10. 10. © 2007 WebMD, Inc. All rights reserved. ACS Surgery: Principles and Practice 3 BREAST, SKIN, AND SOFT TISSUE 1 Breast Cancer — 10 sue samples obtained should be sent for ER and PR assays and large majority of male breast cancers are ER positive, and deci- determination of HER-2/neu status. sions regarding adjuvant systemic treatment should be made on The usual first-line treatment for metastatic breast cancer is the same basis as for breast cancer in women. cytotoxic chemotherapy or hormone therapy. Radiation therapy FOLLOW-UP AFTER TREATMENT may be used to relieve pain from bone metastases or to avert a pathologic fracture at a site of metastatic disease. There is also Patients who have been treated for breast cancer remain at risk occasionally a role for so-called toilet mastectomy for patients who for both the recurrence of the original tumor and the development have metastatic disease and a locally advanced and ulcerated pri- of a new primary breast cancer. The rate of recurrence of breast mary tumor if the condition of the primary tumor prevents the cancer is nearly linear over the first 10 years after treatment. administration of needed chemotherapy. In fact, the current liter- Recurrence becomes less likely after the first decade, but it contin- ature suggests that even in the presence of metastatic disease, sur- ues at a significant rate through the second decade and beyond. In gical removal of the primary tumor improves survival.47,48 patients who have undergone limited surgery and radiation thera- Treatment for stage IV breast cancer should be on protocol py, radiation-induced breast and chest wall malignancies begin to whenever possible. For patients who are ineligible for therapy on appear 7 or more years after treatment and continue to appear for protocol, palliative chemotherapy or hormone therapy may be the at least 20 years after treatment. best treatment option. Unfortunately, there is little in the way of evidence-based guid- ance to help the clinician determine the optimal posttreatment BREAST CANCER IN PREGNANCY surveillance strategy for breast cancer patients. As a result, practice Breast cancer is the second most common malignancy associat- patterns vary considerably with respect to the use of follow-up ed with pregnancy (after cervical cancer), occurring during 1 of tests in this population. Exhaustive posttreatment testing does not every 3,000 pregnancies.49 The diagnosis of breast cancer in preg- seem warranted in early-stage breast cancer patients. There is no nancy is often delayed because of the physiologic changes that evidence to support the use of routine bone scans, computed pregnancy induces in the breast.To minimize diagnostic delays, all tomography, PET brain imaging, or serum tumor markers in breast masses detected in pregnant women should be thoroughly asymptomatic patients after treatment for early-stage disease.The evaluated. If mammography is truly indicated, it may be safely per- use of such intensive surveillance is based on the presumption that formed on a pregnant patient, provided that the fetus is appropri- detecting disease recurrence at its earliest stage would offer the ately shielded. Ultrasonography may also be quite helpful in eval- best chance of cure, improved survival, or, at least, improved qual- uating breast masses in pregnant women. ity of life. Given that the majority of recurrences are detected by Once the diagnosis is made, therapy depends on the stage of the patients themselves, educating patients about the symptoms of pregnancy. Termination of pregnancy usually is not necessary for recurrent disease is likely to be a more effective strategy. treatment of the cancer. Because exposure to radiation is con- Follow-up of early-stage breast cancer patients should include a traindicated at all stages of pregnancy, mastectomy is generally ne- thorough history and physical examination and mammography. cessary for all patients except those whose cancers are diagnosed For patients treated with breast conservation, annual mammogra- at a late stage, for whom radiation therapy can reasonably be de- phy is appropriate, beginning after any acute radiation reaction has layed until after delivery. For this reason, mastectomy is the pre- resolved (generally 6 to 9 months after completion of radiation ferred surgical therapy in most instances. Breast conservation may therapy). For patients treated with mastectomy, mammography be performed if the cancer is diagnosed in the third trimester. As should be continued on an annual basis for the contralateral far as axillary staging is concerned, there have been no reported breast. Physical examination and review of symptoms are general- consequences to either the mother or the fetus from injections of ly performed at 3- to 6-month intervals for the first 5 years after technetium-99m–labeled sulfur colloid, and it is generally consid- completion of therapy, though these intervals have not yet been ered fairly safe to use radioisotopes in the performance of SLNB. tested in a prospective fashion. The safety of isosulfan blue dye in pregnancy is less clear, and vital Although there has been little debate about the value of early blue dyes usually are best avoided.With respect to chemotherapy, detection of a local recurrence within the treated breast or of a new administration of cytotoxic agents should be avoided in the first primary tumor in either breast, there has been a great deal of trimester but is considered to be much less risky—and therefore debate about the value of early detection of metastatic disease. acceptable—in the second and third trimesters. Two prospective, randomized trials addressed this issue. In one, a group of breast cancer patients was intensively followed with blood BREAST CANCER IN MEN tests every 3 months and with chest x-rays, bone scans, and liver Fewer than 1% of all breast carcinomas occur in men. Pre- ultrasonography annually.51 There was no difference in survival or disposing risk factors include conditions associated with increased quality of life between this group and the control group, and estrogen levels (e.g., cirrhosis and Klinefelter syndrome) and radi- metastatic disease was diagnosed, on average, less than 1 month ation therapy.50 In addition, an increased incidence of male breast earlier in the intensively followed group than in the control group. cancer has been reported in families in which the BRCA2 muta- In the second study, a group of breast cancer patients received tion has been identified. As with breast cancer in women, the most chest x-rays and bone scans every 6 months for 5 years.52 common tumor type is infiltrating ductal cancer. Because breast Pulmonary and bone metastases were detected significantly earli- cancer tends to be detected at a later stage in men than in women, er in this group than in the control group, but there was no there is a misconception that male breast cancer has a worse prog- improvement in survival. This study demonstrated that early nosis. Stage for stage, however, the prognosis for men with breast detection of metastatic disease could be achieved with short-inter- cancer is similar to that for women with breast cancer. To prevent val screening, but given current therapeutic options, early detec- late detection, men with a breast mass must be evaluated with the tion had no beneficial effect on survival. Both studies concluded same degree of suspicion as women with a breast mass. that at present, there is no role for routine imaging studies in the Surgical treatment includes mastectomy. In the absence of clin- follow-up of breast cancer patients and that imaging studies ically palpable nodes, SLNB is appropriate for staging the axilla. A should be ordered only as prompted by clinical findings.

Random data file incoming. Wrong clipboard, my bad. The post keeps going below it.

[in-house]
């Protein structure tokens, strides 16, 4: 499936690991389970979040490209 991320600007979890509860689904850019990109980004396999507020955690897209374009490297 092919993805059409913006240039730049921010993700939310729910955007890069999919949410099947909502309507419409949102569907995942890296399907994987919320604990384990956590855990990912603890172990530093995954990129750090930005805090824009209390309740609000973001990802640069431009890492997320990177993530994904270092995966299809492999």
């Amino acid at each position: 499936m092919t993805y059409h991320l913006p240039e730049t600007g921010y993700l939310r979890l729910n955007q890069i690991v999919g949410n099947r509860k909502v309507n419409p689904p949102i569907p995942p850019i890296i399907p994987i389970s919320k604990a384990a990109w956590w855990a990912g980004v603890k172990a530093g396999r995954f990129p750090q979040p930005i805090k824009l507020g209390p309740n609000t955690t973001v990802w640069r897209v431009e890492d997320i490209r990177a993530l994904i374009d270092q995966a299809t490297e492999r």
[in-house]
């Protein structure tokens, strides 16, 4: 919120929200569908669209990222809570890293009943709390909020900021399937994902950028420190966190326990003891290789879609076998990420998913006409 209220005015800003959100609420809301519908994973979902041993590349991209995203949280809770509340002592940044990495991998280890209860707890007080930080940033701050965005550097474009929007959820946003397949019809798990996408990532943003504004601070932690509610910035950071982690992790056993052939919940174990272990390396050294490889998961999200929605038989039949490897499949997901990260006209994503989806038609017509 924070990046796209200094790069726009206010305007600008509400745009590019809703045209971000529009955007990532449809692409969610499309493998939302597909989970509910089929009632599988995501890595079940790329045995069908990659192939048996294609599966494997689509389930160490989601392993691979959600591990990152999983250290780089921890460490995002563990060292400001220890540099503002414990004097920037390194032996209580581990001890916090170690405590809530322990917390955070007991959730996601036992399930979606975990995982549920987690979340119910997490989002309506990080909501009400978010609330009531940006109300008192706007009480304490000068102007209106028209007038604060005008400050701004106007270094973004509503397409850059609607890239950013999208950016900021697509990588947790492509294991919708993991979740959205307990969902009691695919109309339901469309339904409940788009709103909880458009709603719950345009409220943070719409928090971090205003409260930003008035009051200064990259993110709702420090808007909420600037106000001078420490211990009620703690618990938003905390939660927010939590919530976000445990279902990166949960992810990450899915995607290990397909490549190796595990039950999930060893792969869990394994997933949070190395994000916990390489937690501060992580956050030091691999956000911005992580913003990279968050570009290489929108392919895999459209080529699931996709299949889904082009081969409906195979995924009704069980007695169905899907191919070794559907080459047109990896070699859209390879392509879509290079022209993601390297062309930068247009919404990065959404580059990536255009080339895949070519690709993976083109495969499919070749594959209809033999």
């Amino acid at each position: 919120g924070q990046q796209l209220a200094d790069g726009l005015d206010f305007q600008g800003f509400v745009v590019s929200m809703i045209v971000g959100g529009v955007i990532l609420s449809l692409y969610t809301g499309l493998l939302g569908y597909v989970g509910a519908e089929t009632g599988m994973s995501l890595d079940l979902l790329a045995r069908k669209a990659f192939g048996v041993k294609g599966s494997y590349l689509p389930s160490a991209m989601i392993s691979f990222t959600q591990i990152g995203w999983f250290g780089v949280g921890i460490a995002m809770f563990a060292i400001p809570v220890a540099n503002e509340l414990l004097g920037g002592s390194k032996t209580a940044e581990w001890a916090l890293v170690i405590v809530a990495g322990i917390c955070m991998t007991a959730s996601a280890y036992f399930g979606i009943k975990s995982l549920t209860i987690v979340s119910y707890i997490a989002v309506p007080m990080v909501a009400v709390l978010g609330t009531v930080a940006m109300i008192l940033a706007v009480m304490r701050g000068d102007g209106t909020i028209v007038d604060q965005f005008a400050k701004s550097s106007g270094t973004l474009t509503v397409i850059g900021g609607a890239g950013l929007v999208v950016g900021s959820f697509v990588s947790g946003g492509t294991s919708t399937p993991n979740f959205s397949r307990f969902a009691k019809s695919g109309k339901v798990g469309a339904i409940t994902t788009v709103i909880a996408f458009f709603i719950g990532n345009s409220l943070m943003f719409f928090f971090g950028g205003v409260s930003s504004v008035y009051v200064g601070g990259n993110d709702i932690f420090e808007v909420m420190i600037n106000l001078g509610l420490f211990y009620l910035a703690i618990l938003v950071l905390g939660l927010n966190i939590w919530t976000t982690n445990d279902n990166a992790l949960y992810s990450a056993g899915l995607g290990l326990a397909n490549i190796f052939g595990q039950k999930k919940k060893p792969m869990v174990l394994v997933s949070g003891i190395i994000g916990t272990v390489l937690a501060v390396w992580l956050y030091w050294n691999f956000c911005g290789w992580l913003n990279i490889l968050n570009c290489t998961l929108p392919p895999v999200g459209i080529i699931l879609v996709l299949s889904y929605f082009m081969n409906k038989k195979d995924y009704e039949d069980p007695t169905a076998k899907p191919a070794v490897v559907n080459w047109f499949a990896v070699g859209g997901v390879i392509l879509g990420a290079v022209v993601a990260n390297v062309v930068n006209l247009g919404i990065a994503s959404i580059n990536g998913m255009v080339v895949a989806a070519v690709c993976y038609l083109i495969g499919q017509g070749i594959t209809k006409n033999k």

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Fisher B, Costantino J, Redmond C, et al: A ran- improves survival of patients with metastatic breast 14. Fisher B, Bauer M, Margolese R, et al: Five-year domized trial evaluating tamoxifen in the treat- cancer at diagnosis. J Clin Oncol 24:2743, 2006 results of a randomized clinical trial comparing ment of patients with node-negative breast cancer who have estrogen-receptor-positive tumors. N 49. Allen HH, Nisker JA: Cancer in pregnancy thera- total mastectomy and segmental mastectomy with peutic guidelines. Cancer and Therapy: Therapeu- or without radiation in the treatment of breast can- Engl J Med 320:479, 1989 tic Guidelines. Allen HH, Nisker JA, Eds. Futura cer. N Engl J Med 312:665, 1985 33. Fisher B, Redmond C, Dimitrov NV, et al: A ran- Publishing, Mount Kisco, New York, 1986 15. Fisher B, Redmond C, Poisson R, et al: Eight year domized clinical trial evaluating sequential methotrexate and fluorouracil in the treatment of 50. Buzdar AU: Breast cancer in men. Oncology results of a randomized clinical trial comparing (Huntingt) 17:1361, 2003 total mastectomy and lumpectomy with or without patients with node-negative breast cancer who irradiation in the treatment of breast cancer. N have estrogen-receptor-negative tumors. N Engl J 51. GIVIO Investigators: Impact of follow-up testing Engl J Med 320:822, 1989 Med 320:473, 1989 on survival and health-related quality of life in 34. Mansour EG, Gray R, Shatila NH, et al: Efficacy breast cancer patients. JAMA 271:1587, 1994 16. Fisher B, Anderson S, Bryant J, et al: Twenty-year follow-up of a randomized trial comparing total of adjuvant chemotherapy in high-risk node-nega- 52. Del Turco MR, Palli D, Cariddi A, et al: National mastectomy, lumpectomy, and lumpectomy plus tive breast cancer. N Engl J Med 320:485, 1989 Research Council Project on Breast Cancer irradiation for the treatment of invasive breast can- 35. NIH Consensus Conference: Treatment of early- Follow-up. Intensive diagnostic follow-up after cer. N Engl J Med 347:1233, 2002 stage breast cancer. JAMA 265:391, 1991 treatment of primary breast cancer: a randomized 17. Wallner P, Arthur D, Bartelink H, et al: Workshop trial. JAMA 271:1593, 1994 36. Early Breast Cancer Trialists’ Collaborative on partial breast irradiation: state of the art and the Group: Systemic treatment of early breast cancer science. Bethesda, MD, December 8–10, 2002. J by hormonal, cytotoxic, or immune therapy: 133 Natl Cancer Inst 96:175, 2004 randomised trials involving 31,000 recurrences Acknowledgment 18. Polgar C, Fodor J, Major T, et al: Breast-conserv- and 24,000 deaths among 75,000 women. Lancet ing treatment with partial or whole breast irradia- 339:71, 1992 The authors gratefully acknowledge the contributions tion for low-risk invasive breast carcinoma—5-year 37. Romond EH, Perez EA, Bryant J, et al: of D. Scott Lind, M.D., F.A.C.S., and Barbara L. results of a randomized trial. Int J Radiat Oncol Trastuzumab plus adjuvant chemotherapy for Smith, M.D., Ph.D., F.A.C.S., coauthors of the previ- Biol Phys, May 24, 2007 [Epub ahead of print] operable HER2-positive breast cancer. N Engl J ous iteration of this chapter, to the development and 19. Newman LA, Washington TA: New trends in Med 353:1673, 2005 writing of the current iteration.